0

If the signal balance between your strings is uneven, the problem is more likely in the guitar’s setup than the string gauges. The Fender Guitar Setup Guide will show you the tools you need and what steps to take. For the adjustments I describe below, you’ll need a precise ruler, a Phillips screwdriver, and a set of hex wrenches. You’ve just changed the ...


0

Did the OP add the price-range part? I don't remember it. We think the answer to that is How do you identify a good guitar? If we excise that part as asked and answered, I'll be happy. I mean seriously, it's about like "I'm travelling out of the country. What language should I learn?" But there are things about the nylon-string "classical" guitar that ...


5

Although much of what I play might be more suited stylistically to an acoustic guitar than an electric, I much prefer playing my electric guitars with the neck pickup and a clean amp, to playing my acoustic. The guitar I play the most is a Fender Squier Bullet, purchased new on sale for US$100 (regularly $150 MSRP); it has height adjustments for the ...


4

One other thing that took me MANY years to realize. The best EQ and tone settings to please your ear in a room by yourself are going to be surprisingly different from the ideal tone when you play with other instruments, and especially when recording. For example, the best guitar sound when a keyboard / synth is playing chords is often much more treble than ...


1

A few things I can tell you, the first and most obvious is the cable. If you can decrease the hum/buzz by touching ANY metal parts and/or strings, then your guitar ground wiring is probably "OK", meaning it is probably as good as the manufacturer took the time to make it. But a crappy cable will always make things a lot worse, especially in an electrically ...


2

Since I'm not you, I don't know your muse and I don't know your wallet. So I cannot answer. There are strengths and weaknesses to each, to the point that I don't consider acoustic guitar and electric guitar the same instrument. With the electric, you have a wide sonic palate, with more and more companies and hobbyists making pedals to make finer shades of ...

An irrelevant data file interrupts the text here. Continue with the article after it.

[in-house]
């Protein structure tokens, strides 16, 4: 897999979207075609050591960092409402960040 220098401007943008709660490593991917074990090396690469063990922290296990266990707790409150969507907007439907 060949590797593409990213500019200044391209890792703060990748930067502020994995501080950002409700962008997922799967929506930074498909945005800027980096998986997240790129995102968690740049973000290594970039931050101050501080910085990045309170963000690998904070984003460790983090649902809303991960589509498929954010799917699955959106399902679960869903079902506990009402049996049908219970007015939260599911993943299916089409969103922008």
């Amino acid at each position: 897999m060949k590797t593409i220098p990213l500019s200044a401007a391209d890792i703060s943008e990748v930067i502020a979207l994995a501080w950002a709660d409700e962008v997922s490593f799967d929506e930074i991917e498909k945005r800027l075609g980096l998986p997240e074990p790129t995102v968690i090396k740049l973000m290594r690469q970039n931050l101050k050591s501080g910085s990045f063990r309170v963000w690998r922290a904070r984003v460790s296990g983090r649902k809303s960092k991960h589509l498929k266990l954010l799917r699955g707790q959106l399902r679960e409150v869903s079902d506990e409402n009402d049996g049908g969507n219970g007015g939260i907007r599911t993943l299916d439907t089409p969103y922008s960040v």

0

This is not all about gear. Your guitar sound also depends a lot on your playing style. You want to have an agressive, metal sound: start practicing and get a flawless agressive picking technique before spending hundreds of dollars in gear!


0

The basic grounding wire for the strings may be with the string holder accessible when unscrewing the back panel from the guitar. That's where mine sits.


1

If by "song" you mean actual singing: How many solo players/singers with an electrical guitar do you remember seeing? How many with an acoustic guitar? Electric guitar is typically employed in band settings, split into "rhythm guitar" and "lead guitar", with lead guitar competing in frequency range, articulation and phrasing with the singers. So its main ...


7

Pick the one that you will have most use for. To use the classical guitar as a stepping stone to electric guitar, which many do, is an overrated approach in my mind. (I did this myself, since that's how it was done in school). Playing techno on a nylon acoustic sounds like a stretch, so that would imply an electric guitar. I assume it's monetary reasons ...


2